Makers and marketers of breakfast foods are innovating with better-for-you options and convenient solutions that offer ease of use and portability, Mintel said in the report called “Breakfast Foods: The Market - US - November 2008”.
And segments which offer both these benefits are showing the most growth with products such as cereal bars, yogurt, yogurt drinks, and breakfast entrées.
The report said: “Consumers have a wide array of breakfast food choices available within the retail environment, making switching between segments a common occurrence depending on needs and occasion.
“Health and convenience are important propositions that play into the types of breakfast food choices consumers make.”
The report said the breakfast food market has suffered from the “time-crunch” that consumers feel in the morning, as well as from the growing number of foodservice breakfast options.
However, it seems that the most innovative products are driven by lifestyle choices based on attitudes towards health and wellness and time.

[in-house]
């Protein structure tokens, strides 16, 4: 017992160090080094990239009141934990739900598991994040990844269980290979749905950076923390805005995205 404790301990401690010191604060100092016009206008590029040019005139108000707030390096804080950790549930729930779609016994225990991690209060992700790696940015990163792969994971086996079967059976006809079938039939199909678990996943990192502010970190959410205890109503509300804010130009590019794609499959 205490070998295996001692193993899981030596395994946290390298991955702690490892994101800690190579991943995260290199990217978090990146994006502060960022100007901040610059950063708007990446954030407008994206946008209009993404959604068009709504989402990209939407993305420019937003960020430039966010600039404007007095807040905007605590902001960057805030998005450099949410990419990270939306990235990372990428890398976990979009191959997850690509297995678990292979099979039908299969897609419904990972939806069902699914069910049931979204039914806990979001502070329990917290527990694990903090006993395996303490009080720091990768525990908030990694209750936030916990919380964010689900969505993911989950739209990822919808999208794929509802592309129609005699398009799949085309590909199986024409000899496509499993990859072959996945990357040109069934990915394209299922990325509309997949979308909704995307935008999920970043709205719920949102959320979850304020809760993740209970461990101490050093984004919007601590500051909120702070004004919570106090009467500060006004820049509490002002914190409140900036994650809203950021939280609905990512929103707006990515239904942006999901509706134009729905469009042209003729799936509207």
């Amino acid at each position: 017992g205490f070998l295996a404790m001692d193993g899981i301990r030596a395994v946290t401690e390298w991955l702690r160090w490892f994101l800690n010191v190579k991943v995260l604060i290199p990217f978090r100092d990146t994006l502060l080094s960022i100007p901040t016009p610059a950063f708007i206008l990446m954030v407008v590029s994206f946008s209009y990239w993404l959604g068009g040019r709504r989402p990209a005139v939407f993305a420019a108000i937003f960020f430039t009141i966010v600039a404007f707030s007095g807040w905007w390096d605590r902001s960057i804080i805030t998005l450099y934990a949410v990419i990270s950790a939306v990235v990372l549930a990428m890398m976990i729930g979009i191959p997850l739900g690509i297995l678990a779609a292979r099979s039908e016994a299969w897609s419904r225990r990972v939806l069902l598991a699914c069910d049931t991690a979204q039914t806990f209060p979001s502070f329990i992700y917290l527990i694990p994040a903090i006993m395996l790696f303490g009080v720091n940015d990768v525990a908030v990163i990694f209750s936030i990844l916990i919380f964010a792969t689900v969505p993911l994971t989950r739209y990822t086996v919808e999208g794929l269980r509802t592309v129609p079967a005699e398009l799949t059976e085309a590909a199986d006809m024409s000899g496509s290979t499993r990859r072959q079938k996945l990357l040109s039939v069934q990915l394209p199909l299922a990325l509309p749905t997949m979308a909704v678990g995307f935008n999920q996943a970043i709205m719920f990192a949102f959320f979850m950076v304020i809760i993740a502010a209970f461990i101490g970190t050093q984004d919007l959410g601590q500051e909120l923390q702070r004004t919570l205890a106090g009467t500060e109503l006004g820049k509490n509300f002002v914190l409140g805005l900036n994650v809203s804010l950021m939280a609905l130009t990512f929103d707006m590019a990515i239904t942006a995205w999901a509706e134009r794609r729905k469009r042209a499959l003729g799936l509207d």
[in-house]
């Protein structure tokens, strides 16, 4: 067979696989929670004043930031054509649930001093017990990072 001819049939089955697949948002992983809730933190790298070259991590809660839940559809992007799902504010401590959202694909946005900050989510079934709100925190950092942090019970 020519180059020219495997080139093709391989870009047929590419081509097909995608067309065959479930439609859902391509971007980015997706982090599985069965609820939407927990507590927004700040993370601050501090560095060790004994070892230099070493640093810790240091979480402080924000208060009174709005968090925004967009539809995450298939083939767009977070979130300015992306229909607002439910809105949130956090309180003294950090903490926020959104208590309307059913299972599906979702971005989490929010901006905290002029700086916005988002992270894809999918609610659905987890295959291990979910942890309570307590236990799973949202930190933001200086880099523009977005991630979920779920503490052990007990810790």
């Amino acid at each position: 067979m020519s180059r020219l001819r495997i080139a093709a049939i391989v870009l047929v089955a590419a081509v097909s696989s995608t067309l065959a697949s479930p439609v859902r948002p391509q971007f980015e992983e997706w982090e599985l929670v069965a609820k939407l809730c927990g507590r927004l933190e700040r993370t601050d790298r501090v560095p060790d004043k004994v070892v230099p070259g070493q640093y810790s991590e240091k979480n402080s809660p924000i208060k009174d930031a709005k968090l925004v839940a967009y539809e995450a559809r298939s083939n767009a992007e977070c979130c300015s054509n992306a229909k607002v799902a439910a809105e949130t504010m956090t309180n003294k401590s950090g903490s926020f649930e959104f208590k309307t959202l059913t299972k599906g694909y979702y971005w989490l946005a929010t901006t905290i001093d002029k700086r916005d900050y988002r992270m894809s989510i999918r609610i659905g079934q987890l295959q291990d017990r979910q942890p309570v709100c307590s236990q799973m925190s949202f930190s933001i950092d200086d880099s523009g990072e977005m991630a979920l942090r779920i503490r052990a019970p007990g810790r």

These cater to consumer interests in diet-slanted products (health by subtraction), functional health (health by addition), and health via ethical manufacturing processes.
It added: “Time proves to be highly influential in the breakfast foods market. With most products aligning with two distinct breakfast types - quick breakfasts (easy to use, easy to prepare, portable) and leisurely traditional breakfasts.”
The breakfast food market grew 13 percent at current prices, during 2003-08, but this is a three percent decline when adjusted for inflation.
Mintel expects the future of the market to continue on a steady pattern of growth, however, the rate of inflation is expected to exceed sales increases.
The leading supplier of breakfast foods, according to Mintel, is General Mills, which has major brands in cereal, breakfast breads, sweet breakfast breads, and yogurt, with FDMx sales of $4.3bn – or 12.8 percent share of total sales.
Meanwhile the rising costs of inputs, including wheat and corn as well as fuel and labor, have led to a steep increase in retail prices across several breakfast food segments.
Consumer prices for cereal and bakery products are expected to increase six percent in 2008 and another two percent in 2009, according to USDA Economic Research Service projections
Mintel said: “While it is unlikely that consumers will forgo staples like bread and eggs due to rising prices, the implication may affect the breakfast foods market through a change in consumer shopping patterns.
“Consumers may seek out lower prices at mass merchants and club stores and/or trade down to private label products.”